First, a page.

Morgan Stanley Sees No 2020 Rebound in S&P 500 Company Profits
(Bloomberg) -- Morgan Stanley turned more cautious on U.S. corporate earnings, slashing its forecast for next year as President Donald Trump’s escalating trade skirmishes weigh on an already fragile global economy.
Strategists led by Mike Wilson, whose forecast for a decline in profits this year is gaining traction on Wall Street, now predict S&P 500 companies will earn $162 a share in 2020, unchanged from what’s expected in 2019. They had forecast a 5% increase. If the new call bears out, corporate America will notch two consecutive years of zero profit growth, the weakest stretch since the 2015-2016 oil-induced recession.
“Even in the absence of incremental trade escalation, our earnings model was already calling for negative EPS growth over the next 12 months,” Wilson wrote in a note to clients. “Trade tensions add to the downside in earnings.”
While an outlier at the start of the year, Wilson’s projection that companies will suffer two consecutive quarters of profit declines in 2019 has found more allies. Last week, strategists at both Bank of America Corp. and Citigroup Inc. reduced profit forecasts while pointing out the risk of a recession.
U.S. equities have defied the worsening earnings sentiment as the Federal Reserve opened the door for interest-rate cuts. The S&P 500 rallied 4.4% last week for the best gain since November as weaker-than-expected data on payrolls helped spur speculation that the central bank may lower rates as early as July. The index rose for a fourth day Monday after Trump removed the threat of tariffs on Mexico, easing one front in his trade spats.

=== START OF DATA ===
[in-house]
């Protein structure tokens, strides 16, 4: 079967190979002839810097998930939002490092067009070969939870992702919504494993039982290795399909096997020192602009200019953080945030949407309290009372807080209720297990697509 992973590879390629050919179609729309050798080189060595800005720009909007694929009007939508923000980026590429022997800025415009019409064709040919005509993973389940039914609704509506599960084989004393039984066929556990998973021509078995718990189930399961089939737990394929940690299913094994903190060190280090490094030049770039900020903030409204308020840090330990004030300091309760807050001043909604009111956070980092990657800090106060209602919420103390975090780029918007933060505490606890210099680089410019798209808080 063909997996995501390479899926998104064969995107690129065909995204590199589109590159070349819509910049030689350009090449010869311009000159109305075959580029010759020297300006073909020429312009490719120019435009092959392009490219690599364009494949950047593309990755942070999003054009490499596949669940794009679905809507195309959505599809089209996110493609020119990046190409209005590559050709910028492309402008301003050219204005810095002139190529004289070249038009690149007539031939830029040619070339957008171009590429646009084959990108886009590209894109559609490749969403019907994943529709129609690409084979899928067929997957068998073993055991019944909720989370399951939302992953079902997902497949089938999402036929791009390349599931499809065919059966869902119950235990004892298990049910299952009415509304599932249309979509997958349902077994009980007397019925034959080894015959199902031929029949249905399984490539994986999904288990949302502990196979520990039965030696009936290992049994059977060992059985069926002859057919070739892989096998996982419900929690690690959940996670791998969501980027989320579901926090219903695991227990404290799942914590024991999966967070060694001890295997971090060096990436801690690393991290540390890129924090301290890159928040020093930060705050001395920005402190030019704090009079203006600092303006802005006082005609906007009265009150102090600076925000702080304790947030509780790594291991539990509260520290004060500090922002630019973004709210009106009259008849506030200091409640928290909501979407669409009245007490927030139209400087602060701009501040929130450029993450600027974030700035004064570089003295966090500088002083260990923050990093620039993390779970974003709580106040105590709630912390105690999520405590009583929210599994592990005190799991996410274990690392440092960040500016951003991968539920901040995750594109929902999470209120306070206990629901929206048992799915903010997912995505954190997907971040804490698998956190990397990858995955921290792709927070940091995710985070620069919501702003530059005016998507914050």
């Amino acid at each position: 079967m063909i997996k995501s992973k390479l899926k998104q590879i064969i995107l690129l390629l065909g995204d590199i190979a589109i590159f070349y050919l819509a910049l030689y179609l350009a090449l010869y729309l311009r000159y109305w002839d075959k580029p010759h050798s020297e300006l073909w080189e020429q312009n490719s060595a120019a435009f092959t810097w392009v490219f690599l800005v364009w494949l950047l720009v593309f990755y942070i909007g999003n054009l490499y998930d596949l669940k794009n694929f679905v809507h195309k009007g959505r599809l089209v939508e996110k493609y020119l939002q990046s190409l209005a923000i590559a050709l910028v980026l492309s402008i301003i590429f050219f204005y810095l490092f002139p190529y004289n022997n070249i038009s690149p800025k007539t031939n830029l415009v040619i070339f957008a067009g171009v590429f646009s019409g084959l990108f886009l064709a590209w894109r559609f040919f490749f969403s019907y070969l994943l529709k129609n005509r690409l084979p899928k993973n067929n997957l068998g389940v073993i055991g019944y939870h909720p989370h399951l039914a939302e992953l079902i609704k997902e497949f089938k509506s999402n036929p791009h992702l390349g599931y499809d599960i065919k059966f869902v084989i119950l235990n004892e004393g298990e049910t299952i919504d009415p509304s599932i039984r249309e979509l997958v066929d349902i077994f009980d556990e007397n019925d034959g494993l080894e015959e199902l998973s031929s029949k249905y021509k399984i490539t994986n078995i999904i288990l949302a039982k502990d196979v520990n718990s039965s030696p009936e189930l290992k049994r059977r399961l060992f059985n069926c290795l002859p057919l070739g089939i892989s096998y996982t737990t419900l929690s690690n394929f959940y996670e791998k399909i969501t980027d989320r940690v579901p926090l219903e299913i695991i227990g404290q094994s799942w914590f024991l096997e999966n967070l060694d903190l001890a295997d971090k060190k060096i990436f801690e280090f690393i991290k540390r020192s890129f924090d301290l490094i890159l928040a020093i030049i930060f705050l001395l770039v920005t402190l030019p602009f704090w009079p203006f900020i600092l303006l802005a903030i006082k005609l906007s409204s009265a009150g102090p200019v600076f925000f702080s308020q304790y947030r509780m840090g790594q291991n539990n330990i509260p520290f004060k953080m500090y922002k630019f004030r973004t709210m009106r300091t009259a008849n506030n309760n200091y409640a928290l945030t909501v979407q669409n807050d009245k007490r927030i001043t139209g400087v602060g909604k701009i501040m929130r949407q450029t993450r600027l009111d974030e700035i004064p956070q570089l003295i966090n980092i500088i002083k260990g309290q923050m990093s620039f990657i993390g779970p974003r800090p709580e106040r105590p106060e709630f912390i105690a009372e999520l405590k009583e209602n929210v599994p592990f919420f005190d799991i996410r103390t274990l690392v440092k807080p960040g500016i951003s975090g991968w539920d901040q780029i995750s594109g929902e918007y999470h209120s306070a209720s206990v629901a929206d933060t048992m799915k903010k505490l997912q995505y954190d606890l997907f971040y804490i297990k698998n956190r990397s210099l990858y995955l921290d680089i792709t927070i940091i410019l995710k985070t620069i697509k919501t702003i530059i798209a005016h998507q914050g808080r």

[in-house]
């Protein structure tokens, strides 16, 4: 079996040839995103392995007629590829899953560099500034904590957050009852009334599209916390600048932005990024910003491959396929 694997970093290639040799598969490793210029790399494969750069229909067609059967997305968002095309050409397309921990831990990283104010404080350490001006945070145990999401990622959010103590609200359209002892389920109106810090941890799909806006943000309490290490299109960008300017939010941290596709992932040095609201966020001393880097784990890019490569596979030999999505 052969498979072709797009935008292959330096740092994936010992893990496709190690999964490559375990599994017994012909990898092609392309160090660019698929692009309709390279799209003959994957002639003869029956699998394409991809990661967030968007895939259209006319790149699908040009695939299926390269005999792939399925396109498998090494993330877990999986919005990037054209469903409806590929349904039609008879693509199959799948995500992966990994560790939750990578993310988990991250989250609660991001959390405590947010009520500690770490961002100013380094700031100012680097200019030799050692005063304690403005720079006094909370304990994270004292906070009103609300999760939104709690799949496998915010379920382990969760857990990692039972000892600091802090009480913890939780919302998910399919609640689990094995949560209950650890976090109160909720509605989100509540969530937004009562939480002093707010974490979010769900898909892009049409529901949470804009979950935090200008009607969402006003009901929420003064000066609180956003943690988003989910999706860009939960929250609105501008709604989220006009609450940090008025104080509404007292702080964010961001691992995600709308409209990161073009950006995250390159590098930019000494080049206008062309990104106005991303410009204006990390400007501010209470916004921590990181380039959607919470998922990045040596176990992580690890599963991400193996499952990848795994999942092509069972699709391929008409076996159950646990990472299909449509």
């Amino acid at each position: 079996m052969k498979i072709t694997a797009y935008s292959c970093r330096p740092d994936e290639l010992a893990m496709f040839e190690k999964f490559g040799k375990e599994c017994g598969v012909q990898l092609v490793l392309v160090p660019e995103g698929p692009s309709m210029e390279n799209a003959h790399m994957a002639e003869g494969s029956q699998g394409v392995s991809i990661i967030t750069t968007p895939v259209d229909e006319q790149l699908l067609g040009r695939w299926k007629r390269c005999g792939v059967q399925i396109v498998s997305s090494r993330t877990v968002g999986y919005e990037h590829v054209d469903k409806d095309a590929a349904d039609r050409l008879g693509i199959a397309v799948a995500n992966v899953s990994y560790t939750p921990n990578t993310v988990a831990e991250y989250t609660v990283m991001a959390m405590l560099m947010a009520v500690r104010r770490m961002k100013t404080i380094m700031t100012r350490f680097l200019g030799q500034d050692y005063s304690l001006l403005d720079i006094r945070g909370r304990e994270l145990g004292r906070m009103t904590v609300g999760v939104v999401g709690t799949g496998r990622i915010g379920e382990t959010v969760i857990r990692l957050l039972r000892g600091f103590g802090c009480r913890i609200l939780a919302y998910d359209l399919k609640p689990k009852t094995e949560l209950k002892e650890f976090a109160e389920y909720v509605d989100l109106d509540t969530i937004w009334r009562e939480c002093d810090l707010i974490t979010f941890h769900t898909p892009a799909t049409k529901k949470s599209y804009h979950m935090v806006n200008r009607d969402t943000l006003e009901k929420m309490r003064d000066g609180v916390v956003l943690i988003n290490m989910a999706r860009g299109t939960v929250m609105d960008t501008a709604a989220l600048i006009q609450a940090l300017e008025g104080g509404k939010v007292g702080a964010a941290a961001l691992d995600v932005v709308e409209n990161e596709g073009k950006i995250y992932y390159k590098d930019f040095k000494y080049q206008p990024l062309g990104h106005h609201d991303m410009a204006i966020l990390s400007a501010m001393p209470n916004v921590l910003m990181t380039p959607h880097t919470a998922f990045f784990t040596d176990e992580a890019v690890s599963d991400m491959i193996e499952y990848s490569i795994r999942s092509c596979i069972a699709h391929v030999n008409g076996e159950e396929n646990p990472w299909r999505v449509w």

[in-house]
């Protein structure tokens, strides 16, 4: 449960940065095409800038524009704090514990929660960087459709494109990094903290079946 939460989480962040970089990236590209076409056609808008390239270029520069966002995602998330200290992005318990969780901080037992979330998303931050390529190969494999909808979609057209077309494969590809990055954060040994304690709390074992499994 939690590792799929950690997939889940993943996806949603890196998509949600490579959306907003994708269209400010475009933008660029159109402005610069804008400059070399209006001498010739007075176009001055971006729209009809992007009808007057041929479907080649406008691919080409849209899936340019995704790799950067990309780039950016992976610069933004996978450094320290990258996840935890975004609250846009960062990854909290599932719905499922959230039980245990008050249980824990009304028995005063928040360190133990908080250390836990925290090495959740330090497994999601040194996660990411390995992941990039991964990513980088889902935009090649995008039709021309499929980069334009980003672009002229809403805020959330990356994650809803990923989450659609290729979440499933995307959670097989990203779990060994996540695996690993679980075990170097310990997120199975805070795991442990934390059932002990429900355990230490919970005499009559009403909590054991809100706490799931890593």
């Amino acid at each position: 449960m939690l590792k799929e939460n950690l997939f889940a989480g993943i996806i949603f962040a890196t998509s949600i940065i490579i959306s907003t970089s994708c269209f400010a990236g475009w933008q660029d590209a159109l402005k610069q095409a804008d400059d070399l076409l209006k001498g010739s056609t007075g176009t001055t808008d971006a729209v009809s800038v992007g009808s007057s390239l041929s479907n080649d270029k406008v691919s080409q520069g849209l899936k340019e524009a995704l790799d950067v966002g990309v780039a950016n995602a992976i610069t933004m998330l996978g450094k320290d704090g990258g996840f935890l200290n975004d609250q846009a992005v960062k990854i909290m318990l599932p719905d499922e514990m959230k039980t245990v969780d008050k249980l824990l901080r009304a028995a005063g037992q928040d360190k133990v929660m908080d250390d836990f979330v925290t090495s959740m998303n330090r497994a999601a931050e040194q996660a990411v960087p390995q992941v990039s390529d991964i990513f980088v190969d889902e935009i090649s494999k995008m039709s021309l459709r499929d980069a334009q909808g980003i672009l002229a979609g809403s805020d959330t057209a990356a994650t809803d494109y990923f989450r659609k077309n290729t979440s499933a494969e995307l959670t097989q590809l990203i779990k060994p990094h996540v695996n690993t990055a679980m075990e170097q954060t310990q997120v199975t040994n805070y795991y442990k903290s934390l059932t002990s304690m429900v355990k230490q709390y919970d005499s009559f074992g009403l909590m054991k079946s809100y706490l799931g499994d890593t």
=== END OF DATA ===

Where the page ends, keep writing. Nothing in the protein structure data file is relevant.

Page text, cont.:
But another, bigger threat still looms, Morgan Stanley noted. An extended trade war with China threatens to darken what’s already a bleak profit picture, Wilson said. The extra costs from higher imports on Chinese goods would hurt profit margins, with autos, electrical equipment & machinery, textiles, computers/electronics, and certain chemical/commodity industries most vulnerable, the bank estimated.
Earnings in the S&P 500 came very close to falling in the first quarter. Analysts expect profit to fall 2.7% for this quarter before rising slightly in the third period.
The potential for Fed easing has helped stocks stay afloat, but the market needs solid fundamental data to sustain the momentum, according to Wilson. At 2,900, the benchmark index is at the high end of a range of 2,400 to 3,000 that he predicts for the year.
“Investor enthusiasm around the idea of easier Fed policy is understandable,” Wilson wrote. “However, if the Fed were to cut out of concern that we are entering a real unemployment cycle, we think such a cut should not be bought. Until there is further clarity on the employment picture, we think Friday’s rally should be faded and investors should continue to skew portfolios defensively.”
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